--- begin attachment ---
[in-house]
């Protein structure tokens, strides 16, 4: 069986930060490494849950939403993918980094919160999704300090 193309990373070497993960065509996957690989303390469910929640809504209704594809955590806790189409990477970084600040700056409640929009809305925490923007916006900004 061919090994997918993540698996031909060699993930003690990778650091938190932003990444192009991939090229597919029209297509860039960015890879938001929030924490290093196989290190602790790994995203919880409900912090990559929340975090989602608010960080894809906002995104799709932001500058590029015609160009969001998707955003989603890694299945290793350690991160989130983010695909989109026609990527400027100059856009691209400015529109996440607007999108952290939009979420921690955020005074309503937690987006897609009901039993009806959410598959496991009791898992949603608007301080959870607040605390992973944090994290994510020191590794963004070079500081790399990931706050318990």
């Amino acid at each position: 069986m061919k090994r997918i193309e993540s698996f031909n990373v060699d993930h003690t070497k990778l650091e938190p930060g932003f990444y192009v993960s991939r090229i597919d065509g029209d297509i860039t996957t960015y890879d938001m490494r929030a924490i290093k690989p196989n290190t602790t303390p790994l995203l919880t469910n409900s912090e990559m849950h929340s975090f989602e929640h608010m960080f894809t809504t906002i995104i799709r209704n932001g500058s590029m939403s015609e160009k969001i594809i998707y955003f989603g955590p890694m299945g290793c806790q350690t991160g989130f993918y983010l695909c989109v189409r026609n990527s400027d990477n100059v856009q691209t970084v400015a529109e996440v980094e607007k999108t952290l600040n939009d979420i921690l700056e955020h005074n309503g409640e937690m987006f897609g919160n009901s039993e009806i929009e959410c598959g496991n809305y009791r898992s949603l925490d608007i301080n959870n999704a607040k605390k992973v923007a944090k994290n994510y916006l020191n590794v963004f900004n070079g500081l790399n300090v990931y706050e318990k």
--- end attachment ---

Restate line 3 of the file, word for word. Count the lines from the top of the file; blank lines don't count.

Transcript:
């Amino acid at each position: 069986m061919k090994r997918i193309e993540s698996f031909n990373v060699d993930h003690t070497k990778l650091e938190p930060g932003f990444y192009v993960s991939r090229i597919d065509g029209d297509i860039t996957t960015y890879d938001m490494r929030a924490i290093k690989p196989n290190t602790t303390p790994l995203l919880t469910n409900s912090e990559m849950h929340s975090f989602e929640h608010m960080f894809t809504t906002i995104i799709r209704n932001g500058s590029m939403s015609e160009k969001i594809i998707y955003f989603g955590p890694m299945g290793c806790q350690t991160g989130f993918y983010l695909c989109v189409r026609n990527s400027d990477n100059v856009q691209t970084v400015a529109e996440v980094e607007k999108t952290l600040n939009d979420i921690l700056e955020h005074n309503g409640e937690m987006f897609g919160n009901s039993e009806i929009e959410c598959g496991n809305y009791r898992s949603l925490d608007i301080n959870n999704a607040k605390k992973v923007a944090k994290n994510y916006l020191n590794v963004f900004n070079g500081l790399n300090v990931y706050e318990k």